The bottom line is that search engines will take the keyword from your domain name and rank your website based on this keyword. A domain name that contains the keyword of its business is looked upon favourably by search engines.
Now let’s take a look at the design aspect of a business website.
You don’t have to be a web design genius to know that how your website looks is of paramount importance to its success.
A well-designed website gives potential customers what they’re looking for. However, many online business owners ignore this piece of sage advice and do the complete opposite. They allow themselves to be led by personal taste at the expense of usability.
When prospective clients come to us for advice on optimising their already existing business website, we ask them this key question: What do you earn your money with? In other words, what’s the main reason you want people to visit your website?
And what we often find is that their answer is not reflected in the design of their website. To illustrate, we will make use of two real-life examples. A property agent came to us for help with this website. When asked the above question, he replied that his main business is, as you would expect, selling properties. On the navigation bar of his homepage, in order of importance, he had body corporate services and four other services listed before his main business, which is property sales. He had made the major mistake of placing what he liked before what he needed. The result was that when prospective clients visited his website, they didn’t know he had properties for sale that might interest them because they couldn’t see any as soon as they opened his website. Consequently, not many property buyers were contacting him.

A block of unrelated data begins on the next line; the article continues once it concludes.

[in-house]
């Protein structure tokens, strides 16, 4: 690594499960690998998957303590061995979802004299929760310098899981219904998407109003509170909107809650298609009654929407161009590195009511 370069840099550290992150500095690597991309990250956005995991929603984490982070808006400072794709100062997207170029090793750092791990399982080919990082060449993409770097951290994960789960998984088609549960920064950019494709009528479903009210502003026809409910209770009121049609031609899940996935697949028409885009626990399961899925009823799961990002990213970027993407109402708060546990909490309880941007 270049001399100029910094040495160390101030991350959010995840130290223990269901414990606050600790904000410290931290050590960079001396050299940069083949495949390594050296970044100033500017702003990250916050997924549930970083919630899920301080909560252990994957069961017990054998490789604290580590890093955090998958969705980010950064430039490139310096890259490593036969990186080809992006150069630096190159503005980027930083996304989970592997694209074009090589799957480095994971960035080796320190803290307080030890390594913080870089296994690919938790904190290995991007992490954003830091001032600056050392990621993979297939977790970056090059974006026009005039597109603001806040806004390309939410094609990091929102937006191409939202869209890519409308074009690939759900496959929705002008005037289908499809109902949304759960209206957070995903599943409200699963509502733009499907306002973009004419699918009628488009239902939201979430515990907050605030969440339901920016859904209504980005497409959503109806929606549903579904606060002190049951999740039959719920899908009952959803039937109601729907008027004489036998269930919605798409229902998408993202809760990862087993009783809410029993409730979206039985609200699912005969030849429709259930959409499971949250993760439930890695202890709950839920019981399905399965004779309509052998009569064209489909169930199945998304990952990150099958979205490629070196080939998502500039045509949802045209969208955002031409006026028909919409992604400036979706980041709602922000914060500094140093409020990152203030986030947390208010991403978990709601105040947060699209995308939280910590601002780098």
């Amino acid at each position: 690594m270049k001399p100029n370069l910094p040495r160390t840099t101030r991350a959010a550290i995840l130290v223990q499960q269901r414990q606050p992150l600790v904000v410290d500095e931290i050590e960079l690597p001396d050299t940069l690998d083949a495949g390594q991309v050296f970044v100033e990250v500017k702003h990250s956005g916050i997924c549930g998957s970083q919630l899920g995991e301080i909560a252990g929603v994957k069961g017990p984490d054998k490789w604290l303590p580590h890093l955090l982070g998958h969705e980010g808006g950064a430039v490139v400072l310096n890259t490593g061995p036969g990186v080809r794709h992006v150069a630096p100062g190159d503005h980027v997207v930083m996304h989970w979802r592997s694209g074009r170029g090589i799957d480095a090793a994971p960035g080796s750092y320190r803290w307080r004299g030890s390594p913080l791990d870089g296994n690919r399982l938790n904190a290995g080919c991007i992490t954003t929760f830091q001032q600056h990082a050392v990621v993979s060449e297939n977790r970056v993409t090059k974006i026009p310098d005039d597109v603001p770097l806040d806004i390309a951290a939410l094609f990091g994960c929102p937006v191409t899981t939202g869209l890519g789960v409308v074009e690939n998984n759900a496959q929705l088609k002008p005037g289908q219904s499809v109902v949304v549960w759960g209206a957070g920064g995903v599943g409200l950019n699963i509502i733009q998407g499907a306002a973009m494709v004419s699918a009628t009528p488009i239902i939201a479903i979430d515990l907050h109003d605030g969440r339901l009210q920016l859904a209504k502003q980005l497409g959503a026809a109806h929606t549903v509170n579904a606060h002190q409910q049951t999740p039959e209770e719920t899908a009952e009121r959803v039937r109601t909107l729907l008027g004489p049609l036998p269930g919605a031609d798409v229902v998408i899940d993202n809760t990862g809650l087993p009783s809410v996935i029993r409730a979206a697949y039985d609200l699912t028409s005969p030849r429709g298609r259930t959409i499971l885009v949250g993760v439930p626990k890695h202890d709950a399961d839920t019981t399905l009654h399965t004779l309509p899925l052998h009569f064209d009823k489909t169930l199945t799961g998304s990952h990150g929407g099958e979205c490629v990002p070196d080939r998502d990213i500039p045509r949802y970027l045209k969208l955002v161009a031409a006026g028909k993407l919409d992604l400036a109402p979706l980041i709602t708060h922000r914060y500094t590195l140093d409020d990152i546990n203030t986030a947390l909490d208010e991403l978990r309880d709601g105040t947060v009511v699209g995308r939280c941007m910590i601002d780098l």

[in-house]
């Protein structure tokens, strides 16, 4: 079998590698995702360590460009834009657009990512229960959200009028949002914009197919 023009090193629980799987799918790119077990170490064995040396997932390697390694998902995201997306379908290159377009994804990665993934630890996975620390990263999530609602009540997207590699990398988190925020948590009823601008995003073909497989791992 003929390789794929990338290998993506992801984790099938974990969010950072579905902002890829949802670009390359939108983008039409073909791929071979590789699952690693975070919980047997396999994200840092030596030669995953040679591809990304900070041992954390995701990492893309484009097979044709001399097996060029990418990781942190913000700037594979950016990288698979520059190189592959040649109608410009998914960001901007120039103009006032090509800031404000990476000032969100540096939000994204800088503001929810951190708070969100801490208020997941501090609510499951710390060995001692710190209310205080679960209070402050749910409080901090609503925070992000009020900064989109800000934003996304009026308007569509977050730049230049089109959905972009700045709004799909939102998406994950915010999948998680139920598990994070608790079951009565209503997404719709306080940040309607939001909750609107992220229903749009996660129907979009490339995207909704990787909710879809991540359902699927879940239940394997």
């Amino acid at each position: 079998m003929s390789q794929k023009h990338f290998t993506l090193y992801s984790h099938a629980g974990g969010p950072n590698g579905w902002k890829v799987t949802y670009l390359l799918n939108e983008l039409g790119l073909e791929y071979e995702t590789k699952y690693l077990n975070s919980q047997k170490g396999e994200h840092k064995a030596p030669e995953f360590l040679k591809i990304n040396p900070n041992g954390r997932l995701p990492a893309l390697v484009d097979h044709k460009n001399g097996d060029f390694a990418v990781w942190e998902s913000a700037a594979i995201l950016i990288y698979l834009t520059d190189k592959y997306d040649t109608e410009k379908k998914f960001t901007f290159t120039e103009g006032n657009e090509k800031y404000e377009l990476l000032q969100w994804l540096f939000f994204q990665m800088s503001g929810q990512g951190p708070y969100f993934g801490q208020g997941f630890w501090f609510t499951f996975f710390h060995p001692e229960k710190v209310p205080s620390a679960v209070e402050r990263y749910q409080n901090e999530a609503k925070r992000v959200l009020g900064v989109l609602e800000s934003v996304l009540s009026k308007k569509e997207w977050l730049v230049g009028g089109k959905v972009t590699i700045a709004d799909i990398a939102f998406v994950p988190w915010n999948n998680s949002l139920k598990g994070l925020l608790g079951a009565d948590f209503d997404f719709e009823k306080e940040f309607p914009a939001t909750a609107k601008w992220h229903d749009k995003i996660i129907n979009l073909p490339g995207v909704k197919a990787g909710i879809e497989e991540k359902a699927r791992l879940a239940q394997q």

A personal coach contacted us for help with his pre-existing business website. We found that his about page was full of information about his services but contained no information about him, until we scrolled to the very bottom of the page and there, almost as an afterthought, was his personal profile and photo. As a personal coach, he needs to pique people’s interest by selling himself first, and his services second. He is the face of the business and hence, he needs to put himself at the center. Once potential clients feel as if they know him, like him and trust him, then they will be inclined to read about what he can do for them.
In our experience, you almost always only get one chance to impress a potential customer. A poorly designed website will turn people off, and they will probably never return. There are too many other sites out there for them to choose from. Your main business is what you want to highlight because this is the main reason people would want to visit your website. This is what your website should be optimised for.
As we’ve hopefully managed to illustrate, you need to think about what the priorities are for your business. The higher priority content needs to come before everything else, and it needs to be easily accessible, not hidden. Navigation through the site should be intuitive, with the most important sections of the website easily accessible through one click.
Now that you have a clearer understanding on how to create the business website you actually need as opposed to the one you want, we’ll to tell you how to plan great content for your business website. Click here to read: Avoid This Business Website Mistake Part 2.